Plant World

Trees and Shrubs

Which tree species from the United States have lived the longest?

Catnip (Nepeta cataria) is a hardy perennial herb attractive to cats. Also known as catmint or catnep, it belongs to the mint family. The whole cat family (Felidae) reacts to catnip. Mountain lions, lynx, tigers, and lions roll over, rub their face, extend their claws, and do a body twist when they smell catnip’s pungent odor. The oil from the leaves of catnip probably excites cats because it contains a chemical called trans-neptalactone, which closely resembles a substance in a female cat’s urine.

Of the 850 different species of trees in the United States, the oldest species is the bristlecone pine, Pinus longaeva. This species grows in the deserts of Nevada and Southern California, particularly in the White Mountains. Some of these trees are believed to be over 4,600 years old. The potential life span of these pines is estimated to be 5,500 years. But potential age of the bristlecone pine is very young when compared to the oldest surviving species in the world, the maidenhair tree (Ginkgo biloba) of China. This species of tree first appeared during the Jurassic era, some 200 million years ago. Also called icho, or the ginkyo (meaning “silver apricot”), this species has been cultivated in Japan since 1100 b.c.e.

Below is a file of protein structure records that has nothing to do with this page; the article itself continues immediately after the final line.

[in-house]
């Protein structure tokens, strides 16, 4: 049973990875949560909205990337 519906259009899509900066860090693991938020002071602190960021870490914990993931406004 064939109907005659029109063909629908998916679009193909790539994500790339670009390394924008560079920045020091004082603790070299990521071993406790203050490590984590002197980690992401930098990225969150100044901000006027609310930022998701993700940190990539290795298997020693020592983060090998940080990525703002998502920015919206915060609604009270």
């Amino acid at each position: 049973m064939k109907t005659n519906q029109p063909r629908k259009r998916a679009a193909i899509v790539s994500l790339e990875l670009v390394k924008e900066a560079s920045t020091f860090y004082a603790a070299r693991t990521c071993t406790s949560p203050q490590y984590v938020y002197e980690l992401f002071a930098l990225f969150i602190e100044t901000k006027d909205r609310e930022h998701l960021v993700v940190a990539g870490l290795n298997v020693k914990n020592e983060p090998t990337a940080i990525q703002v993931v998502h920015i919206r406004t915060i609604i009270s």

Longest-Lived Tree Species in the United States
Name of Tree Scientific Name Number of Years
Bristlecone pine Pinus longaeva 3,000–4,700
Giant sequoia Sequoiadendron giganteum 2,500
Redwood Sequoia sempervirens 1,000–3,500
Douglas fir Pseudotsuga menziesii 750
Bald cypress Taxodium distichum 600


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